Cornelius Crane “Chevy” Chase (born October 8, 1943) is an American Emmy Award-winning comedian, writer, and television and film actor. Born into a prominent family, Chase became a sensation as a cast member in the inaugural season of Saturday Night Live, where his Weekend Update skit quickly became a staple of the show. Chase is also well known for his portrayal of the character Clark Griswold in four National Lampoon's Vacation films. In addition to his numerous movie roles, he has hosted the Academy Awards twice (1987 and 1988) and briefly had his own late-night talk show, The Chevy Chase Show.
The name Chevy was a nickname bestowed by his grandmother, derived from the medieval English Ballad of Chevy Chase. As a descendant of the Scottish Clan Douglas, the name "Chevy" seemed appropriate to her.
Chase's parents divorced when he was four; his father remarried into the Folgers coffee family, and his mother was remarried twice. Both his parents died in 2005. His mother, who later married Juilliard professor and composer Lawrence Widdoes, is buried at the Artists' Cemetery in Woodstock, New York. He made recent claims that he was abused as a child by his mother and stepfather, John Cederquist.
Chase was expelled from private schools like New York City's Dalton School and Phillips Exeter Academy in New Hampshire. He did well at the Stockbridge School in Stockbridge, Massachusetts, and attended Riverdale Country School in The Bronx. He was valedictorian of his senior class and entered Haverford College, but was expelled (or 'separated') from it after one semester. He then transferred to Bard College in Annandale-on-Hudson, New York, where he studied a pre-med curriculum, dated actress Blythe Danner for several years, and graduated in 1967 with a bachelor of arts degree in English.
Chase did not enter medical school, which meant he would be subject to the military draft only months before the Tet Offensive, at a time when public support was dwindling for the escalating ground war in which U.S. troops were involved. Chase was not drafted; when Chase appeared in January 1989 as the first guest of the just-launched late-night Pat Sajak Show, he revealed why: he had convinced his draft board he deserved a 4-F classification by admitting he was a homosexual.
Instead Chase played drums for a time with the college band The Leather Canary, headed by school friends Walter Becker and Donald Fagen. At the time, Chase called the group "a bad jazz band", but Becker and Fagen went on to success after they changed their band's name to Steely Dan. Chase is gifted with absolute pitch. He played drums and keyboards for a rock band called Chamaeleon Church, which recorded one album for MGM Records before disbanding in 1969. Before becoming famous as a writer, actor and comedian, Chase worked in many jobs including as a cab driver, truck driver, motorcycle messenger, construction worker, waiter, busboy, fruit picker, produce manager of a supermarket, audio engineer, salesman in a wine store, and a theater usher.
Eventually, Chase was replaced by Bill Murray, who got into a legendary backstage brawl with Chase moments before Chase's scheduled 1978 hosting stint on SNL. Witnesses report that Murray initially provoked Chase about his "hated" status on the show, leading Chase to make fun of Murray's bad skin condition (comparing it to the surface of the moon). Laraine Newman, discussing the incident for authors Tom Shales and James Andrew Miller in their history of the show, Live From New York, said Murray took a shot at Chase's reported marital problems. Newman quoted Murray as saying, "Why don't you fuck your wife once in a while? She needs it." The two men were pulled apart by Dan Aykroyd and Belushi. Though the altercation occurred off the air, the story became so widely known that Chase and Murray duetted together during Chase's next hosting appearance, singing a "unity" medley including "We Write the Songs", "We Can't Get No Satisfaction", "We Shot the Sheriff" and "We Are the Walrus". Chase claims he and Murray have long since buried the hatchet on the incident, and appeared in Caddyshack together in a famous unscripted scene.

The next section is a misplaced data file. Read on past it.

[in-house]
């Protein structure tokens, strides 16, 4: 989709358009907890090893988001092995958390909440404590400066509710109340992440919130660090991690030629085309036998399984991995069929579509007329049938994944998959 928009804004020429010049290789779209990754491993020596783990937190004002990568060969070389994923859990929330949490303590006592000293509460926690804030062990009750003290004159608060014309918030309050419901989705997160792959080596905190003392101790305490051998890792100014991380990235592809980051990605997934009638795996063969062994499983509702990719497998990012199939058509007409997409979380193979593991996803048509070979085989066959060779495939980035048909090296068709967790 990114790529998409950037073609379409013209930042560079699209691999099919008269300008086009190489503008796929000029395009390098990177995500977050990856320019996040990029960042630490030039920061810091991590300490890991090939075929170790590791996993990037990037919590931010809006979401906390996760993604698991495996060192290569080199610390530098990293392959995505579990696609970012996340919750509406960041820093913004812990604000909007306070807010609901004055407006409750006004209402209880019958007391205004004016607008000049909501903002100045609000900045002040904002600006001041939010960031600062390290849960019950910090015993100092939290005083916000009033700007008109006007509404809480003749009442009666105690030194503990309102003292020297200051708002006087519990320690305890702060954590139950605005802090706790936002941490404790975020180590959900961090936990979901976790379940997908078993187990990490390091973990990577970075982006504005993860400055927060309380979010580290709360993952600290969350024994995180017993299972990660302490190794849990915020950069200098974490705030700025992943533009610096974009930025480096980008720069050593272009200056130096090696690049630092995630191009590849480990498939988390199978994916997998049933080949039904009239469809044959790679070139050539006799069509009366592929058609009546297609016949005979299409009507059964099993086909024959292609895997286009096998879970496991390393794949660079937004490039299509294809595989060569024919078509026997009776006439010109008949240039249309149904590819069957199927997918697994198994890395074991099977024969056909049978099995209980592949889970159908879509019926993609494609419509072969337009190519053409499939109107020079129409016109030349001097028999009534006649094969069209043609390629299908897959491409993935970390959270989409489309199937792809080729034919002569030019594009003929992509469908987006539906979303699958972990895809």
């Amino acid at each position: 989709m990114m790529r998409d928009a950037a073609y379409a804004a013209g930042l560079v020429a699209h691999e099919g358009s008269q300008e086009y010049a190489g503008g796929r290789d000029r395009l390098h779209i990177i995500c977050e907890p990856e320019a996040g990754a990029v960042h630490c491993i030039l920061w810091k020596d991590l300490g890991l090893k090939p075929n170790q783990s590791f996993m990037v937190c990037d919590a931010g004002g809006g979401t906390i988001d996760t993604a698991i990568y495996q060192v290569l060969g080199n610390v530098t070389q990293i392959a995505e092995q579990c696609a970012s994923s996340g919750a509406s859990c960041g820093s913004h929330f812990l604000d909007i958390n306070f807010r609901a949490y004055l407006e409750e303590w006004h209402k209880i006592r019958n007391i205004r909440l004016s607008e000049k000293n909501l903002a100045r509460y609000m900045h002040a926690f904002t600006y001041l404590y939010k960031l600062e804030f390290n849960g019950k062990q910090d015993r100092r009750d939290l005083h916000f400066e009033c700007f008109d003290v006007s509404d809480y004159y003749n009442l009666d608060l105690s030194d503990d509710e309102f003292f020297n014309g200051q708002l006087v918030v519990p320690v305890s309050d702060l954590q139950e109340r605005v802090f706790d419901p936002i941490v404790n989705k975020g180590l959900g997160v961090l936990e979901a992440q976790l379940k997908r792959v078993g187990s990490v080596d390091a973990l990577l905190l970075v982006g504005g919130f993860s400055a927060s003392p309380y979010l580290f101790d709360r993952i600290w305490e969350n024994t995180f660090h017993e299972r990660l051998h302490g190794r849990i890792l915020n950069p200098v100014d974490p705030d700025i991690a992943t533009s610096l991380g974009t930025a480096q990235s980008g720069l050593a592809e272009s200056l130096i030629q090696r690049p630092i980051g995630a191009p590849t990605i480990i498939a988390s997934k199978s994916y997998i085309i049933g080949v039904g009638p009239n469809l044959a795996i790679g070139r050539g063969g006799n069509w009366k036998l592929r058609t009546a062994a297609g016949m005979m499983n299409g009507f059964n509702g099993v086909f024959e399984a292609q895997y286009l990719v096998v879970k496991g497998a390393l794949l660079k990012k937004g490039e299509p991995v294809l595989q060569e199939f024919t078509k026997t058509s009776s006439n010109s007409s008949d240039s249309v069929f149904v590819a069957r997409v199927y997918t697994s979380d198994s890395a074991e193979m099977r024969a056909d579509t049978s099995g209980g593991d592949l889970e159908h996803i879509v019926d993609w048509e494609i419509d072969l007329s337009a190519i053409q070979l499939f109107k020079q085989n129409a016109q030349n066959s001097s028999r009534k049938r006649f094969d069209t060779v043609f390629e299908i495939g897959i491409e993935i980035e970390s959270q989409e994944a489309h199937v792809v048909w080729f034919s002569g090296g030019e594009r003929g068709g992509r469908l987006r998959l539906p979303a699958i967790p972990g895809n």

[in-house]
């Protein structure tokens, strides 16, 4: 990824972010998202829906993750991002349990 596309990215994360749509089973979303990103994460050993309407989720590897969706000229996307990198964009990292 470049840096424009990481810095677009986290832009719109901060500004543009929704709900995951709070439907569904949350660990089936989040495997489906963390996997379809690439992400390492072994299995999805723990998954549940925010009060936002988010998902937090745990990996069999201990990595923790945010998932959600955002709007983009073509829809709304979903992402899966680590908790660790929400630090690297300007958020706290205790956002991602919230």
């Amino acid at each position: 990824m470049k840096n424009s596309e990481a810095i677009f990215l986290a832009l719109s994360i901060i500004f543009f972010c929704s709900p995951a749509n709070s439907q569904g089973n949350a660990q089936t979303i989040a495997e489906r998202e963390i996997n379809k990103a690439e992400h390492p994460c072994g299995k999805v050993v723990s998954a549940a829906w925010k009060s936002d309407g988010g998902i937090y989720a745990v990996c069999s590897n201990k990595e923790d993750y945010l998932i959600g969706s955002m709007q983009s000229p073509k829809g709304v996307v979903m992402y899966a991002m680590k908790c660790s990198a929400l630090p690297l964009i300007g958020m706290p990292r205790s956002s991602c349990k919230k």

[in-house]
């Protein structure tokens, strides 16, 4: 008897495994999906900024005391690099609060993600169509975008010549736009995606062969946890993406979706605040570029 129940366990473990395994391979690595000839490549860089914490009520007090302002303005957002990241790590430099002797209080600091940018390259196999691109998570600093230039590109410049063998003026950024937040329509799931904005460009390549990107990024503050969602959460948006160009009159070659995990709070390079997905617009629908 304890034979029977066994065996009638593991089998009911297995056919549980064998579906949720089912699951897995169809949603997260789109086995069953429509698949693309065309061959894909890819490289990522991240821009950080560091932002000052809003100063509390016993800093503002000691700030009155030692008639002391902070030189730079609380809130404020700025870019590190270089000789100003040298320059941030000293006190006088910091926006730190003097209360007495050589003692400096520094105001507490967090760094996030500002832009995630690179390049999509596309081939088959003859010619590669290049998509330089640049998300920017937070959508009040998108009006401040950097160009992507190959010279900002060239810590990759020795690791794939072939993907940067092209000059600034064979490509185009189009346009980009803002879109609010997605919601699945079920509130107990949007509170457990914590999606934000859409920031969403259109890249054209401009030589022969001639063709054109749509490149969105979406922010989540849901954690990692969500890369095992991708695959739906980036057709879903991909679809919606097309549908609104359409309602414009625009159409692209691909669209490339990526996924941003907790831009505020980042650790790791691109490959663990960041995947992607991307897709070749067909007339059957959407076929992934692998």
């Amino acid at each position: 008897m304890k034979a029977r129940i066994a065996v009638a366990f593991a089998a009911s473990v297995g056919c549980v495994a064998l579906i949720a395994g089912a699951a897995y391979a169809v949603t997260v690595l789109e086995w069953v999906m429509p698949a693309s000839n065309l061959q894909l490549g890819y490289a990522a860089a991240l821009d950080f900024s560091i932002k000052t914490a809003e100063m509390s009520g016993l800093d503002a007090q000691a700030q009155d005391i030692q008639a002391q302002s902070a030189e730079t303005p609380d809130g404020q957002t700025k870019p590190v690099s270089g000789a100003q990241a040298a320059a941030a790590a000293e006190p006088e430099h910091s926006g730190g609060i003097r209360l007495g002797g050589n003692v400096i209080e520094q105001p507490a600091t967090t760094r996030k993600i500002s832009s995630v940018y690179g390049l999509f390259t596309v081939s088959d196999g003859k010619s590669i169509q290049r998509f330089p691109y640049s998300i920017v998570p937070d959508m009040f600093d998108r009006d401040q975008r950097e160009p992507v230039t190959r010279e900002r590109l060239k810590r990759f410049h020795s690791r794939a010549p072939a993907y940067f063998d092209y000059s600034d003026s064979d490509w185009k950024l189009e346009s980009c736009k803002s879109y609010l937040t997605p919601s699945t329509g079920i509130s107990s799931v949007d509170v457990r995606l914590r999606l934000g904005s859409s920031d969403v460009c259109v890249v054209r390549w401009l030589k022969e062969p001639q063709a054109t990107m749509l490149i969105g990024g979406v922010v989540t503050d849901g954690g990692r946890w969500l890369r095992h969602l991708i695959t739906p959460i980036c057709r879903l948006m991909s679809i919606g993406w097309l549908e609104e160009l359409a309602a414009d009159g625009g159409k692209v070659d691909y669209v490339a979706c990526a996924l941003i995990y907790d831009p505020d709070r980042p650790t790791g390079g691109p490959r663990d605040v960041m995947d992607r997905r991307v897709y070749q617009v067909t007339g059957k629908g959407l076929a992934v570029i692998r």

Chase also had a long running feud with Howard Stern, prompted by Stern calling Chase's home and speaking with his housekeeper on the air. However, Chase's continued harassment from Stern fans at public events led Chase to initiate ending their feud. On September 18, 2008 Chevy appeared on Howard Stern's show on Sirius XM Radio. In his interview with Stern, Chase largely denied having any problems with his SNL costars and offered that if Stern asked any of the surviving cast members, or producer Michaels, they would concur that the first year of SNL was a positive experience. He did validate, with some discrepancies, the story of his fight with Bill Murray. Chevy Chase was a guest and gave a raucous toast at the wedding of Howard Stern and Beth Ostrosky on October 3, 2008.
As of 2008, Chase admits that leaving SNL so soon was the biggest mistake of his career. He said as much when he appeared at the unveiling of Michaels' star on the Hollywood Walk of Fame. To Shales and Miller he put it this way: "I'm still hurting, I still grieve for all those years that I could have had there." Chase clarified to David Letterman that the reason he left SNL was for his girlfriend, Jacqueline. He stated that he was "infatuated" with her and moved to Los Angeles to marry her, because she wouldn't move to New York where SNL is performed. SNL castmate Jane Curtin, with whom Chase was never close, dubbed this excuse "blame-the-bitch" syndrome.
Chase narrowly escaped death by electrocution during the filming of Modern Problems in 1980. During a sequence in which Chase's character wears 'landing lights' as he dreams that he is an airplane, the current in the lights short-circuited and arced through Chase's arm, back, and neck muscles. The near-death episode caused Chase to experience a period of deep depression, as his marriage to Jacqueline had ended just prior to the start of filming. Chase continued his film career in 1983's National Lampoon's Vacation, directed by Ramis and written by John Hughes. He married Jayni Luke in 1983, and in 1985, he starred in Fletch, the first of two films based on Gregory Mcdonald's Fletch books. Chase joined SNL veterans Steve Martin and Martin Short in the Lorne Michaels-produced comedy ¡Three Amigos! in 1986, admitting in an interview that making ¡Three Amigos! was the most fun he has had on a film. The trio hosted SNL that year, the only time the show has had three hosts on one show.